The university will include a debating chamber in the construction of Scharbauer Hall at the site of the former student center, a university official said.
The chamber will allow faculty and students to practice and strengthen their rhetorical skills and exchange ideas with one another, said Nowell Donovan, provost and vice chancellor of academic affairs.
“The whole idea is bravery and that you’re brave enough to stand down there in the middle of a group of people and you can defend an argument,” Donovan said. “A lot of people can do it in writing, but there are few who do it effectively in debate and yet, our rhetorical skills are immensely important.”
Peggy Watson, director of the Honors Program, said the chamber will become a multi-use area for debates inside and outside the classroom.
Watson said the Honors Program will possibly have a program within the department that is geared toward public speaking and public debates, along with a possible debate program at TCU. The debating chamber gives students the opportunity to learn how to debate and gain public speaking skills, she said.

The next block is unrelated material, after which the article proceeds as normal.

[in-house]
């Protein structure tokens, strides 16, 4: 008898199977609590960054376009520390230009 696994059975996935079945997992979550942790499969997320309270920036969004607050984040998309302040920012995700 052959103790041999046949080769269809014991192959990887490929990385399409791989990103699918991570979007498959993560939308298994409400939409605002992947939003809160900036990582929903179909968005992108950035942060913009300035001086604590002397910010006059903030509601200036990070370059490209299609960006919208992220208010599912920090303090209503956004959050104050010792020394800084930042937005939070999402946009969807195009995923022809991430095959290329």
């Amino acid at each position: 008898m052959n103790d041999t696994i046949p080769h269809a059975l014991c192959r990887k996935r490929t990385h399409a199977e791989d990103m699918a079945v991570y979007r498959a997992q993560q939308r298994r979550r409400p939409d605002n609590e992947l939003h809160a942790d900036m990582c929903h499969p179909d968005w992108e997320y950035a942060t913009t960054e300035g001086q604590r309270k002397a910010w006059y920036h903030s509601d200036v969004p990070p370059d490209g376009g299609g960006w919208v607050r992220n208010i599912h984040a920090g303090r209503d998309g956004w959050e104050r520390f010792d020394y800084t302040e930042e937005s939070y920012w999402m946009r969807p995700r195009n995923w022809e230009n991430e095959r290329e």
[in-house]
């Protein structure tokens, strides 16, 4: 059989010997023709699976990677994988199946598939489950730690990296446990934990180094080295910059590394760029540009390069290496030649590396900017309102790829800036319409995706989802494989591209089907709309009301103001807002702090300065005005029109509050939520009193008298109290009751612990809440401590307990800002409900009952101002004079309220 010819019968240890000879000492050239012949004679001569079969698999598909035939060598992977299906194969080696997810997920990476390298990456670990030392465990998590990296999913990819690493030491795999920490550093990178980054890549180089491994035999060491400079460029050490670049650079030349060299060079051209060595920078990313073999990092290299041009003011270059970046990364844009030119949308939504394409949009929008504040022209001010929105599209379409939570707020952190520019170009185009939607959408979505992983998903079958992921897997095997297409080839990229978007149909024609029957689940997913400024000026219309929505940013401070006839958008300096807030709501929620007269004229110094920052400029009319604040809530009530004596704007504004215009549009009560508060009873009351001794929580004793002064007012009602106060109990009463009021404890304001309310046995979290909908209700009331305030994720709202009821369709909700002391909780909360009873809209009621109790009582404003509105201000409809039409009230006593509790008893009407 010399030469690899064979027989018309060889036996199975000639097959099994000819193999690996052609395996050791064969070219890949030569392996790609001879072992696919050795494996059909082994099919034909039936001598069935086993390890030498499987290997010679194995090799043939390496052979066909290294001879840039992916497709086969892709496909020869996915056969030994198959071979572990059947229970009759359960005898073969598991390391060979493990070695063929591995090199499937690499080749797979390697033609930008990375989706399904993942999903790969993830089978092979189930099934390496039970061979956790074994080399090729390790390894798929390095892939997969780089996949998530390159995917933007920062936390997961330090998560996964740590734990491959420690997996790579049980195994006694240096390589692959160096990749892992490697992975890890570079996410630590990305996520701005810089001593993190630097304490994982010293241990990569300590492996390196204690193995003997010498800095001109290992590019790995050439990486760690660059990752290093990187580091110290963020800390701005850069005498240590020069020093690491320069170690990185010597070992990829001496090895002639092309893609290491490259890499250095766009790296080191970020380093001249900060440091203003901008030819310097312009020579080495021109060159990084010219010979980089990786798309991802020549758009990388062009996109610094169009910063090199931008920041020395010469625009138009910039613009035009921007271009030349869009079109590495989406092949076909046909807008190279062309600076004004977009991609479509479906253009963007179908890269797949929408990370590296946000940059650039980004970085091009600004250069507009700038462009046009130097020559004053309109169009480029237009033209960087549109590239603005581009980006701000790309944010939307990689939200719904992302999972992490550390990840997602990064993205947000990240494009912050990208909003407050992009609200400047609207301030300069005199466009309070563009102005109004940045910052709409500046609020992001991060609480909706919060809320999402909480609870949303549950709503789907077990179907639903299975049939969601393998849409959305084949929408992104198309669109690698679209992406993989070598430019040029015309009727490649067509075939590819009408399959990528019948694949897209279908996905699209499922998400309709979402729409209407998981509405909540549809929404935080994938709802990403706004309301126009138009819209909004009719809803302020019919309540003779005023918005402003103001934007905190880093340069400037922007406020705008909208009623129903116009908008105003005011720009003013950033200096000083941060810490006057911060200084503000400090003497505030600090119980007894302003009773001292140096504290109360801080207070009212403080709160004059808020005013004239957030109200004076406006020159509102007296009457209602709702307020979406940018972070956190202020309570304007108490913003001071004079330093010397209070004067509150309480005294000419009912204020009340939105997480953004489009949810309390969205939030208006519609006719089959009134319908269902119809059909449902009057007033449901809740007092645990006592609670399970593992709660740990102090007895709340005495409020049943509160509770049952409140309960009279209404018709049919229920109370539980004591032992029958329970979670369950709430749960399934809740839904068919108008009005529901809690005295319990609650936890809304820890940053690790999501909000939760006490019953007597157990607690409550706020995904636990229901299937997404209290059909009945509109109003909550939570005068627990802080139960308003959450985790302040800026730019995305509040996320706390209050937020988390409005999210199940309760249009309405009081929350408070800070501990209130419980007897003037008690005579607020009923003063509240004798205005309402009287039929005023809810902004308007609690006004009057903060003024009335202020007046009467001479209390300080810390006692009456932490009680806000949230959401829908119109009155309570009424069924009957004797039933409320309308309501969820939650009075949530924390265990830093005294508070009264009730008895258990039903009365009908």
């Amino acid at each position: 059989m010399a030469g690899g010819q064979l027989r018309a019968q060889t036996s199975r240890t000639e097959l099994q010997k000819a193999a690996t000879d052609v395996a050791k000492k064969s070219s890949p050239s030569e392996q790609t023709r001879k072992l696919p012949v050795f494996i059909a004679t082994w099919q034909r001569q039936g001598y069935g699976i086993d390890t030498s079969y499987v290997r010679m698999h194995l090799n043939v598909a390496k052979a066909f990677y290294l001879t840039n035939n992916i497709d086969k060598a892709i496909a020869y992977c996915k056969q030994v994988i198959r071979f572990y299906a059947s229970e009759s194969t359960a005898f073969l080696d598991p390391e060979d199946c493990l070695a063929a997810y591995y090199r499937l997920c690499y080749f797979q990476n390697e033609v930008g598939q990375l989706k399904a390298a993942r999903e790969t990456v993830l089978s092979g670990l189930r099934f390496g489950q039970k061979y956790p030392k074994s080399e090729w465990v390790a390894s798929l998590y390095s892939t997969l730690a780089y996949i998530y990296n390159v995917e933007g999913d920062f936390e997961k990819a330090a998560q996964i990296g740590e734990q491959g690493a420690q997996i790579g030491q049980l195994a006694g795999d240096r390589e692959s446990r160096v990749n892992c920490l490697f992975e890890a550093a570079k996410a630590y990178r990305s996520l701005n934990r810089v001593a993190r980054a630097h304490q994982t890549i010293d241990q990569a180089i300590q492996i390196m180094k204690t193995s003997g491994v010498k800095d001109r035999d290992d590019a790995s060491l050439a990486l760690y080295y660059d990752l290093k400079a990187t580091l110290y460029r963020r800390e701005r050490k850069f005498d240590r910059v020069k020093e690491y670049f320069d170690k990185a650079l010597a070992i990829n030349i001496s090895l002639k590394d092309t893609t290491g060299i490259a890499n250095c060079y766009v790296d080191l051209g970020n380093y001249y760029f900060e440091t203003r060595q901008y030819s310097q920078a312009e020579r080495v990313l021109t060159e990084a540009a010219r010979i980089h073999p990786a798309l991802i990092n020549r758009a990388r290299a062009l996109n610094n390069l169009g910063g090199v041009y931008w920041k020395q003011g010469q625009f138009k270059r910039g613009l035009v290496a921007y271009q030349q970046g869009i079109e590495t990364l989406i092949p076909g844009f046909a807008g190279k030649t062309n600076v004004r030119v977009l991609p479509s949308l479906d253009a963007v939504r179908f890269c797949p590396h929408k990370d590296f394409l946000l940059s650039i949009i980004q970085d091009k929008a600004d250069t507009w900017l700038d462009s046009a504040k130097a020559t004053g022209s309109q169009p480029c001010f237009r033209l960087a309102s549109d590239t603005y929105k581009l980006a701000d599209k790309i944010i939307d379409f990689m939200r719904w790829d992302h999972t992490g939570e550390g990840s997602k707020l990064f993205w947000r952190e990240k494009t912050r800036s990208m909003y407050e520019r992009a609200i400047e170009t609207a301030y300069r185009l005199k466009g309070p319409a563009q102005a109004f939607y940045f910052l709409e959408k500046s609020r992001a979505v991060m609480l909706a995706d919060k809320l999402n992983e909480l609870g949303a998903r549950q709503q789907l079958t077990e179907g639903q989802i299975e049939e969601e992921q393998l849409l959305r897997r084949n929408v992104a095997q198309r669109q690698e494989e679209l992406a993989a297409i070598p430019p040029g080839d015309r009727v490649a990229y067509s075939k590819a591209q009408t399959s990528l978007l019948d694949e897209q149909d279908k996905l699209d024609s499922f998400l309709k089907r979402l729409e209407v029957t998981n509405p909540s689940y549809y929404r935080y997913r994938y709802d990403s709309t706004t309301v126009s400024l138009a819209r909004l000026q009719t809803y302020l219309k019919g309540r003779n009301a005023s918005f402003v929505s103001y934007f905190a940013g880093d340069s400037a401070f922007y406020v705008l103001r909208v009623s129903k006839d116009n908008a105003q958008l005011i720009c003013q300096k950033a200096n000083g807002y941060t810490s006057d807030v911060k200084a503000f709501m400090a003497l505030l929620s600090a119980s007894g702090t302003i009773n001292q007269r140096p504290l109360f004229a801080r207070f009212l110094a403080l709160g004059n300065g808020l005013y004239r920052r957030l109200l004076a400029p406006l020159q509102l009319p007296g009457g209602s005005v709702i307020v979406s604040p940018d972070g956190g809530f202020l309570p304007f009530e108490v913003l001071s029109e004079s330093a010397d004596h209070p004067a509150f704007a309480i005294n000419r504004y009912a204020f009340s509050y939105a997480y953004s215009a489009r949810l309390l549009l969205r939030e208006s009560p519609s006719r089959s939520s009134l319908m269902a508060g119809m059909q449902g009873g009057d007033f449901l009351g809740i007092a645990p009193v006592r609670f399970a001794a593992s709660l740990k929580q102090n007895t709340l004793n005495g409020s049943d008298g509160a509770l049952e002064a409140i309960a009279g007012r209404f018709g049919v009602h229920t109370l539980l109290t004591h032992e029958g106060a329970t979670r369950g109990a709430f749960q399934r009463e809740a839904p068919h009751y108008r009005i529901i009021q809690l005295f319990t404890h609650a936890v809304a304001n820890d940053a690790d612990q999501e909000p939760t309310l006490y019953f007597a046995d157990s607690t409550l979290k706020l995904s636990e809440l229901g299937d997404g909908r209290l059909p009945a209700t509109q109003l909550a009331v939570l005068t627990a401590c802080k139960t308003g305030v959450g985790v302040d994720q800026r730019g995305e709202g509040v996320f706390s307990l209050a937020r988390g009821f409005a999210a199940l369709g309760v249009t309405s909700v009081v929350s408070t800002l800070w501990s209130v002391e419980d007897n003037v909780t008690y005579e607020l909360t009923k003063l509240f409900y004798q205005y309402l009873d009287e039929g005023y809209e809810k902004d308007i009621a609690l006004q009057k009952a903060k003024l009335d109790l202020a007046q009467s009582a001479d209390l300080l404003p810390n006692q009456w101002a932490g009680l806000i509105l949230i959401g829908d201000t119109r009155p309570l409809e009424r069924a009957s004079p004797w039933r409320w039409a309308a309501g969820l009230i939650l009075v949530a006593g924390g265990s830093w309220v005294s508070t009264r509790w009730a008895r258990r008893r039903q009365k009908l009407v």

Multiple formats of debates will take place within the chamber, such as debates between Greek organizations, student and professor debates, and a possible debate series between faculty members, Donovan said.
Linda Hughes, Addie Levy professor of literature and chair of the Honors Council, said she hopes to see not only forensic debates but deliberative debates, as well.
“I’d like to see a very strong place for deliberative rhetoric where people try to persuade others to their points of views,” Hughes said.
Hughes said the debating chamber will give students and faculty the opportunity to learn how to think openly and not rush to judgments without hearing each side of an argument.
“It’s meant to be a catalyst to ensure TCU students and faculty have the courage and ability to present and defend arguments in a civilized way,” Donovan said.
The chamber will be located in the Honors Program area in Scharbauer Hall, Watson said.
The physical layout of the chamber will focus around the center and will have an oval-type seating arrangement, Donovan said.
Also, in an adjacent room from the main chamber, an annex that can be used as a reception room for guests will be a place to honor and acknowledge the achievements of faculty members and students alike, Donovan said.
Part of the space in between Scharbauer Hall and Reed Hall will be an outdoor area open for free and less formal debate, Donovan said.
If all goes as planned, the chamber will open in January 2010 and will have to be reserved for use, Donovan said.